Comparison Table

Here is a comparison table highlighting the differences between a Cast Iron engine block and an Aluminium engine block.

The red text indicates poor performance in that parameter and the green text represents better performance along the parameter.

ParametersGray Cast IronAluminium Alloy
Manufacturing CostLowHigh
Fuel EfficiencyLowHigh
Wear ResistanceHighLow
Noise & VibrationsLowHigh
Ease of RepairDifficultEasy

Manufacturing Process

The manufacturing of engine blocks is mainly done using sand casting.

Sand casting

Although die casting can be used, sand casting is much more cost-effective since die casts wear out quickly. The high temperature of the molten metal will wear down the dies and hence is an expensive process when compared to sand casting.

Earlier, the sand casting of aluminum was a laborious task since aluminum alloys react in the air to form aluminum oxides.

However, as the years passed, casting technology has improved vastly to carry out aluminum casting easily now.

Since Aluminium engine blocks are not as strong as Cast Iron blocks, some manufacturers use cast iron in the liner or in some other portion of the engine block. In addition, to improve the tensile strength of the Aluminium engine blocks, reinforcement frames are added to the design of the blocks.

Once the casting process is finished, the casted engine block is further taken for machining and surface finishing.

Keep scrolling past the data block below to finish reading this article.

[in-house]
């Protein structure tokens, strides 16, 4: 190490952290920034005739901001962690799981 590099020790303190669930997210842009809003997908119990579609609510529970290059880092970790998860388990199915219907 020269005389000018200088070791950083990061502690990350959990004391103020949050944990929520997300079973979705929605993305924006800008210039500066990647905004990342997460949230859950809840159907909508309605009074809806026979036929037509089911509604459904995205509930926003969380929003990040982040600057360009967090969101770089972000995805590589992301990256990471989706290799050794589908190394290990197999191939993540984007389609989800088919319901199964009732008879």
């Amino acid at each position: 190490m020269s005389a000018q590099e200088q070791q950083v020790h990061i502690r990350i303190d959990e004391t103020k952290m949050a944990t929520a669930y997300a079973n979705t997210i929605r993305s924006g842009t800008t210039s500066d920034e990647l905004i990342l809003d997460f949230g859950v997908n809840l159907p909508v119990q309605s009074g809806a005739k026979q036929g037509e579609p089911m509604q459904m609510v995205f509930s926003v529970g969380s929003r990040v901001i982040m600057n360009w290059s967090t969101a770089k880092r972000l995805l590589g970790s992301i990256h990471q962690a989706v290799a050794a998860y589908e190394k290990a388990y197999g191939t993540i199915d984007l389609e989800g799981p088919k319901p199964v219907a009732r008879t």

Computerized milling and boring machines are used to arrive at the correct dimensions for the block and to provide a smooth finish.

Surface Modifications To Improve Performance

To enhance the performance of engine blocks, certain modifications are made depending on the engine and the manufacturer. Here are some of the common surface modifications:

  • Chrome plating: A thin layer of chromium is electroplated onto the engine block surface to improve wear resistance. Chrome plating is most commonly used in Aluminium engine blocks.
  • Ni-SiC (Ni-Silicon Carbide) composite plating: The Ni-Silicon Carbide plating hardens the surface and improves its capability to withstand heat.
  • Thermal Spraying: Thermal spraying provides a coating layer to improve the surface of the engine blocks and protects the layer from wear, corrosion, abrasion, and heat. It extends the life of the engine blocks as well.

Before you go…

Here are a few more motorcycle engine posts for you: